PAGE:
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Construction manager

Construction managers plan, coordinate, budget, and supervise construction projects from start to finish.

Quick facts: Construction manager
2020 Median Pay 97,180 per year; $46.72 per hour
Typical Entry-Level Education Bachelor's degree
Number of Jobs, 2019 476,700
Employment Change, 2019-29 40,400

This role coordinates the entire construction process, including overseeing the day-to-day operations of the project and maintaining communications between all parties. They select, hire, and oversee the specialty trade contractors. Sometimes called a contractor or general contractor, construction management professionals typically work for either a construction management firm or a general contractor.

On a green building project, the construction manager is responsible for ensuring that onsite processes are environmentally friendly and that the contractors hired have knowledge of green building techniques. An important part of a construction manager’s role is ensuring that the sustainable features on the project drawings are implemented and that the plans for waste management and indoor air quality during construction are properly implemented. Additionally, construction managers are responsible for scheduling, budgeting, job site management and safety, subcontractor management, and installation activities.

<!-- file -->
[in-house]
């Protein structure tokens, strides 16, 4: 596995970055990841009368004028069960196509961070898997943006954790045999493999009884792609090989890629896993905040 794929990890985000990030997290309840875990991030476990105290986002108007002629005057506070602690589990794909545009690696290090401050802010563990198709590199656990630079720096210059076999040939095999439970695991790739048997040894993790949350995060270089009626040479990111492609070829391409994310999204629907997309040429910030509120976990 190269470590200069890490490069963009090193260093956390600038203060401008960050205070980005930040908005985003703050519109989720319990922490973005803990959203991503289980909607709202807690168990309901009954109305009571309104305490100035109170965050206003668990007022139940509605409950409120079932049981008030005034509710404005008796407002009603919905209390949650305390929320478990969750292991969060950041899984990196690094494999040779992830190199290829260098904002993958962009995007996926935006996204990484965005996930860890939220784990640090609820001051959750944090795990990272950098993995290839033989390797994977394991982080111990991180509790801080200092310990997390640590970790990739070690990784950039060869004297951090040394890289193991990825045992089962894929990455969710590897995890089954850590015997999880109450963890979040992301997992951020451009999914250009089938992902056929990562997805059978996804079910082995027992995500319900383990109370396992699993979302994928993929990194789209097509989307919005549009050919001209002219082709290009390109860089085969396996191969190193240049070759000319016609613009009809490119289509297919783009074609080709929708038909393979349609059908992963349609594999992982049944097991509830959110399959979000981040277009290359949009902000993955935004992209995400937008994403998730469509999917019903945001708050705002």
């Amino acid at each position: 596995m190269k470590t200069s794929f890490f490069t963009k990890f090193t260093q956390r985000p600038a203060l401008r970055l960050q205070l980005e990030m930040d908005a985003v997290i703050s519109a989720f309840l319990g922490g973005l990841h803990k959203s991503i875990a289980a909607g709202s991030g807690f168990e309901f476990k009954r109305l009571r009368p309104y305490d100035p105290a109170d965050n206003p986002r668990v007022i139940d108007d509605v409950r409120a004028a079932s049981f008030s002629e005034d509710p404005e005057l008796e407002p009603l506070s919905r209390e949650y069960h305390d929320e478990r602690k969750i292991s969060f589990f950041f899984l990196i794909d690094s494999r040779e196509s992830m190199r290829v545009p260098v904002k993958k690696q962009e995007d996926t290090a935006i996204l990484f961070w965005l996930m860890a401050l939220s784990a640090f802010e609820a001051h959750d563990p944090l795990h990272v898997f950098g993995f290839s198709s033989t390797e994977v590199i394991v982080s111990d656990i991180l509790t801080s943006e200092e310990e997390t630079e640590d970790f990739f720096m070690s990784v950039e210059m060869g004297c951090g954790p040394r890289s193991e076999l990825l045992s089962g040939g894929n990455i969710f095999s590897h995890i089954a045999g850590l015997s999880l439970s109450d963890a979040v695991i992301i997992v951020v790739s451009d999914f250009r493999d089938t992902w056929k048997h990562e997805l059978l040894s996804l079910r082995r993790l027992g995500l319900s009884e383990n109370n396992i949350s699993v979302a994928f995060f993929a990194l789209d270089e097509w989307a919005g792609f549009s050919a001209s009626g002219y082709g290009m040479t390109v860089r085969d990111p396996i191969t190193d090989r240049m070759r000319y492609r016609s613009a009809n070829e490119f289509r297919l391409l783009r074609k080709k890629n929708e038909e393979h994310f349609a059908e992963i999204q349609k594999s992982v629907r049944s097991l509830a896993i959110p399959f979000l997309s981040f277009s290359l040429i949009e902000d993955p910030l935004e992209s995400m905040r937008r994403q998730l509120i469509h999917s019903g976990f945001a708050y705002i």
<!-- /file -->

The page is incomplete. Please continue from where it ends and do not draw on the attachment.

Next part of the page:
Many construction managers have a main office but spend most of their time working out of a field office at a construction site, where they monitor the project and make daily decisions about construction activities. The need to meet deadlines and respond to emergencies often requires construction managers to work many hours.

Role on a LEED project

LEED is the most widely used green building rating system in the world. Available for virtually all building types, LEED provides a framework for healthy, highly efficient, and cost-saving green buildings. LEED certification is a globally recognized symbol of sustainability achievement and leadership.

How to become a construction manager

Construction managers typically must have a bachelor’s degree and learn management techniques through on-the-job training. Large construction firms increasingly prefer candidates with both construction experience and a bachelor’s degree in a construction-related field.

Useful skills for construction managers include decision-making, leadership, technical, time management, verbal and written communications, analytical, and business.

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Green building profile: Construction manager